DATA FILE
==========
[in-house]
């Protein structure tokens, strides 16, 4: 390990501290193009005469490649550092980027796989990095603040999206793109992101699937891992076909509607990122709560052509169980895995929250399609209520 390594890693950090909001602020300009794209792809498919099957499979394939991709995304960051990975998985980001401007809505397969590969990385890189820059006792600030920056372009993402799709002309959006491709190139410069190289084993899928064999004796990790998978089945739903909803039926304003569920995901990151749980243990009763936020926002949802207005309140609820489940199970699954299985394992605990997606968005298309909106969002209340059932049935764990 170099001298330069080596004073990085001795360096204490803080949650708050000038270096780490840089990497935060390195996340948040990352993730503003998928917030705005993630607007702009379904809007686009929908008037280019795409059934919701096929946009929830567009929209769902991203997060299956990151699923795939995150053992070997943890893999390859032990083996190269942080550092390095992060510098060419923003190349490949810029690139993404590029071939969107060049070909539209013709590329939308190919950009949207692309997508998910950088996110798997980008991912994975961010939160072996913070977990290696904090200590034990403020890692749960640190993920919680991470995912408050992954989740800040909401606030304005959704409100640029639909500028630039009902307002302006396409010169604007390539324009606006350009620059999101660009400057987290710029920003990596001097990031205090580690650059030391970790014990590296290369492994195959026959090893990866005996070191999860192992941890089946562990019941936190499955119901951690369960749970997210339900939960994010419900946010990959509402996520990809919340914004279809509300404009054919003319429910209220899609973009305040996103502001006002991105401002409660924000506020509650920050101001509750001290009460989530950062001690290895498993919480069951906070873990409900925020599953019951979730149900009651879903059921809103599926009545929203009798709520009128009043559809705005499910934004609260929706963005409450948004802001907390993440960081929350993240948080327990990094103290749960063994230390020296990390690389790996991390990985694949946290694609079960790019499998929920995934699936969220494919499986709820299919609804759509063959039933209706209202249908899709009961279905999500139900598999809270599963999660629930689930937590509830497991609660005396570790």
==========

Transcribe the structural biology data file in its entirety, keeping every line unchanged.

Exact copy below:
[in-house]
């Protein structure tokens, strides 16, 4: 390990501290193009005469490649550092980027796989990095603040999206793109992101699937891992076909509607990122709560052509169980895995929250399609209520 390594890693950090909001602020300009794209792809498919099957499979394939991709995304960051990975998985980001401007809505397969590969990385890189820059006792600030920056372009993402799709002309959006491709190139410069190289084993899928064999004796990790998978089945739903909803039926304003569920995901990151749980243990009763936020926002949802207005309140609820489940199970699954299985394992605990997606968005298309909106969002209340059932049935764990 170099001298330069080596004073990085001795360096204490803080949650708050000038270096780490840089990497935060390195996340948040990352993730503003998928917030705005993630607007702009379904809007686009929908008037280019795409059934919701096929946009929830567009929209769902991203997060299956990151699923795939995150053992070997943890893999390859032990083996190269942080550092390095992060510098060419923003190349490949810029690139993404590029071939969107060049070909539209013709590329939308190919950009949207692309997508998910950088996110798997980008991912994975961010939160072996913070977990290696904090200590034990403020890692749960640190993920919680991470995912408050992954989740800040909401606030304005959704409100640029639909500028630039009902307002302006396409010169604007390539324009606006350009620059999101660009400057987290710029920003990596001097990031205090580690650059030391970790014990590296290369492994195959026959090893990866005996070191999860192992941890089946562990019941936190499955119901951690369960749970997210339900939960994010419900946010990959509402996520990809919340914004279809509300404009054919003319429910209220899609973009305040996103502001006002991105401002409660924000506020509650920050101001509750001290009460989530950062001690290895498993919480069951906070873990409900925020599953019951979730149900009651879903059921809103599926009545929203009798709520009128009043559809705005499910934004609260929706963005409450948004802001907390993440960081929350993240948080327990990094103290749960063994230390020296990390690389790996991390990985694949946290694609079960790019499998929920995934699936969220494919499986709820299919609804759509063959039933209706209202249908899709009961279905999500139900598999809270599963999660629930689930937590509830497991609660005396570790």